Behind the scenes: Translating Mondrian’s lettersMarch 1, 2022
by Leo Jansen
Piet Mondrian wrote his letters in three languages: Dutch – his native tongue –, French and English. The online edition of Mondrian’s complete correspondence which is under preparation is meant to serve an international audience of researchers and other interested parties. That is why in The Mondrian Papers – besides the original versions – all letters written in Dutch and French are also offered in English. In addition, all annotations and comments are published in English in this edition. To date, fewer than three per cent of Mondrian’s letters have been published in translation! Thus the edition project contains a substantial sub-project: providing translations from Dutch and French into English. A job that presents its own, unique challenges.
Roughly half of the approximately 1700 letters that remain are written in Dutch. Mondrian’s native language skills were excellent, despite the fact that he only had eight years of primary education. In his letters, the way he expresses himself tends to be direct, straightforward, and to the point. His language is polished but devoid of embellishment, bombast, or aesthetic refinement. Here and there an archaic expression is used, but to the contemporary reader, his letters are still pleasantly readable. Generally speaking, translating these letters presents few challenges. It primarily comes down to being consistent in the translation of recurring words and phrases; some of the nuances or variations Mondrian uses do not have an exact English counterpart.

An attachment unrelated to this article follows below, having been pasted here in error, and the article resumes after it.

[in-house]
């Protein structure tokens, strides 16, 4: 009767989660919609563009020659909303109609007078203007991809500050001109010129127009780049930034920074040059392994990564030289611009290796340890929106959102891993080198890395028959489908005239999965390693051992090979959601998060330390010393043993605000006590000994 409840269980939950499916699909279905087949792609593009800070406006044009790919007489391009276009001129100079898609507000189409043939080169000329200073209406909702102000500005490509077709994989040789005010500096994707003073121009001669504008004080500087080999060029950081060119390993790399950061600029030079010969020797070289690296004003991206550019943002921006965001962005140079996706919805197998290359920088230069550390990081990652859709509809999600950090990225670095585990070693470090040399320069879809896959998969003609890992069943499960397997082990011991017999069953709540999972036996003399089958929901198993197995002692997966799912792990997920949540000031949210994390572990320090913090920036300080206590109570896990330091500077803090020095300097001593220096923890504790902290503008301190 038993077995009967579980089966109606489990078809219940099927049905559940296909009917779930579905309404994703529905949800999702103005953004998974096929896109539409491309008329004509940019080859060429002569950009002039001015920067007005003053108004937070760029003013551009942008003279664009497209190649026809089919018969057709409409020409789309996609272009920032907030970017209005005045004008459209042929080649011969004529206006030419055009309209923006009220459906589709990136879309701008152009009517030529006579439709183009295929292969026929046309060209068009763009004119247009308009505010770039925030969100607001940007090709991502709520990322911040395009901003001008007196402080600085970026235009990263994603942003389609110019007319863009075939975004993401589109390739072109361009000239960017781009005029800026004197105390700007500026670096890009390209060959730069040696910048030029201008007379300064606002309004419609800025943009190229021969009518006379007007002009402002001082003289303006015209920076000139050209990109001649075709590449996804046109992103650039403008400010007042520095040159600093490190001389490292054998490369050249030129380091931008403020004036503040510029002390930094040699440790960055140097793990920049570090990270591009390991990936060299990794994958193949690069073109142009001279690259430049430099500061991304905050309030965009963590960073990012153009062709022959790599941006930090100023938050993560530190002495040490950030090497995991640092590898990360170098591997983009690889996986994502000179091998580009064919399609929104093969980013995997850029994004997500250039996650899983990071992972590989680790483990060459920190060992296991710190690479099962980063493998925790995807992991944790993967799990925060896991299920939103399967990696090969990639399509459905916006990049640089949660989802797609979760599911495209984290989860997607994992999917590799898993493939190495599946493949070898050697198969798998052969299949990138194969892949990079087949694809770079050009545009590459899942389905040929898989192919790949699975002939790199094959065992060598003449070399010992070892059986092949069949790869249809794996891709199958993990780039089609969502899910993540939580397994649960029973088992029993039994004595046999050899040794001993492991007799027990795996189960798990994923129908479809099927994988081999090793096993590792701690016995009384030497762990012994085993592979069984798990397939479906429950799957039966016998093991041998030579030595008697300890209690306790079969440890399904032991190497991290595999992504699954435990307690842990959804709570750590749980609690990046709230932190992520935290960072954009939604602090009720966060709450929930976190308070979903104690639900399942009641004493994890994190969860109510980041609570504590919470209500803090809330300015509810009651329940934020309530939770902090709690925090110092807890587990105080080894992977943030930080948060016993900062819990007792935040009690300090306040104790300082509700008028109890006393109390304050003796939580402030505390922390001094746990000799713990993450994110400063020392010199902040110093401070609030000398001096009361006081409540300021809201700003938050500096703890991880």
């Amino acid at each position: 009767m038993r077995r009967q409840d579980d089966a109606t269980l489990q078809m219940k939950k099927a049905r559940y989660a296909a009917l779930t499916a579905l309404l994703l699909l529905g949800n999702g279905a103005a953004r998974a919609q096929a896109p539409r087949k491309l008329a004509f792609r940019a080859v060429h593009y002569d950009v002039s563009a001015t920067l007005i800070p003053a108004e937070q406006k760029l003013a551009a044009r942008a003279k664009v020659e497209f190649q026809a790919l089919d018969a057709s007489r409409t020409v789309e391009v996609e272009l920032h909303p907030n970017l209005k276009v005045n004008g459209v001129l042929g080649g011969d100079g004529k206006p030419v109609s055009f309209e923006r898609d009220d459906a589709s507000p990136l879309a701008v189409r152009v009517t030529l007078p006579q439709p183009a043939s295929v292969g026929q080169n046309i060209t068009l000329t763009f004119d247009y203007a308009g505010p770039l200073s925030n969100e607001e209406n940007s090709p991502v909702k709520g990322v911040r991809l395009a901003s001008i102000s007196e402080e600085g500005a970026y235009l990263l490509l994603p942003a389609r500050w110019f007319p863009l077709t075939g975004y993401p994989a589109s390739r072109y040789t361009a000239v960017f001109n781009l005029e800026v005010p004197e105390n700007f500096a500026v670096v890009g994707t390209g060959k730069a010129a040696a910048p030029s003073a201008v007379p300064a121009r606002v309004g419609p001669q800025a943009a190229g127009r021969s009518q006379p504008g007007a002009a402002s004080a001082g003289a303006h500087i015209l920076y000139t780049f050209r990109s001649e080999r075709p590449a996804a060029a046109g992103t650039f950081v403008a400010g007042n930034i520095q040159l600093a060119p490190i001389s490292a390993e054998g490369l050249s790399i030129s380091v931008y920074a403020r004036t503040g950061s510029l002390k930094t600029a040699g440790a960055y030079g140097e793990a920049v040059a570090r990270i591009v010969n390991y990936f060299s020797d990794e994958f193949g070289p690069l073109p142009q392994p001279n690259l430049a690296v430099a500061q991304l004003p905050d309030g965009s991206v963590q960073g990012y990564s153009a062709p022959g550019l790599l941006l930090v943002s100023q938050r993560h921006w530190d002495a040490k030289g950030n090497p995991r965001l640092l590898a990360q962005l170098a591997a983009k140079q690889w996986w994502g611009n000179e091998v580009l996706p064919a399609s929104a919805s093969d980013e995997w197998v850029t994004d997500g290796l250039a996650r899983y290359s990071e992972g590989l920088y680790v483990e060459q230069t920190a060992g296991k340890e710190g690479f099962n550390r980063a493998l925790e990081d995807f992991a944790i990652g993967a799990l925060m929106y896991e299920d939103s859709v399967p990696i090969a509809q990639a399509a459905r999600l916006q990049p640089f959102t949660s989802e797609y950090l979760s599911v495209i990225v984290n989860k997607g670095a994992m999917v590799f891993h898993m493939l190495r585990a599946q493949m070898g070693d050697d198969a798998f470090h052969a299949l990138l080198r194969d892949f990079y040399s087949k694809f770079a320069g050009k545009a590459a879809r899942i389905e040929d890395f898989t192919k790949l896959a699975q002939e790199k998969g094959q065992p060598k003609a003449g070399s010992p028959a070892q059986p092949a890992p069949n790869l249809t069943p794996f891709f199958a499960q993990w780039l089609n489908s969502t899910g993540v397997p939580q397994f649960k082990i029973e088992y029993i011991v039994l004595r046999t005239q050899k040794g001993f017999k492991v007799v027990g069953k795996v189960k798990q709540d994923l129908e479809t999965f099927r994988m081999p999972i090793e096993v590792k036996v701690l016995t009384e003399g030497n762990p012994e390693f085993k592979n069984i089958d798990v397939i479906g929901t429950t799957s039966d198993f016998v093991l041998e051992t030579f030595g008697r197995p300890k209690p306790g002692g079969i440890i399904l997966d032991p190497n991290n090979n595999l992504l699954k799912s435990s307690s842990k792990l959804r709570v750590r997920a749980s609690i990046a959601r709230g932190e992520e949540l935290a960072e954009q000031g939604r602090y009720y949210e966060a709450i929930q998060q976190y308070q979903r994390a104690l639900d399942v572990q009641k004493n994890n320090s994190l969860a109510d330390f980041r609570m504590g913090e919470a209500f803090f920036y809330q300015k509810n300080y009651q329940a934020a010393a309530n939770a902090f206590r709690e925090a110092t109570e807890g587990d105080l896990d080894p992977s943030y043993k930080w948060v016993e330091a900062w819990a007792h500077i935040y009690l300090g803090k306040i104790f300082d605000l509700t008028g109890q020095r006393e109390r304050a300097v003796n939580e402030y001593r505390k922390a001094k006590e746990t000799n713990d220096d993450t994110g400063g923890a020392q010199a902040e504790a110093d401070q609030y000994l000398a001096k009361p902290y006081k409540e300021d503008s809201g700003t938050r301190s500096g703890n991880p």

Special attention is required by the (important!) passages in which Mondrian expresses his ideas on art. He has developed his own, unique jargon, and where these subjects are concerned, his letters overlap with his theoretical writings. Often, translation options are determined by the context in which a term is used. A keyword such as ‘beelden’ (which roughly means: creating a form to visualize an idea or thought) cannot always be translated the same way. It also interferes with terms such as ‘plastic’ and ‘express’, to name but a few. It is therefore important to be extremely precise and nuanced and, not least and once again, to be consistent.
Mondrian and foreign languages
It is not known whether Mondrian was taught foreign languages in school. If so, then it would most probably have been French, at the time the second most important language in the Netherlands (much like English is nowadays). It is clear that he considered mastering the two foremost foreign languages, French and English, important. Around 1900, he received lessons in English from his pupil Hannah Crabb, in exchange for drawing lessons. During his years in Laren, he practised his French with the help of the exiled Belgian artist Nico Eekman, while also being involved for some time with Willy Wentholt, a French teacher at an Amsterdam grammar school. His letters, to Wentholt among others, also contain a few references to French novels he was reading. In Paris in the twenties, he practised his French by conversing in the language with his friend Rinus Ritsema van Eck. Mondrian was obviously quite active in schooling himself.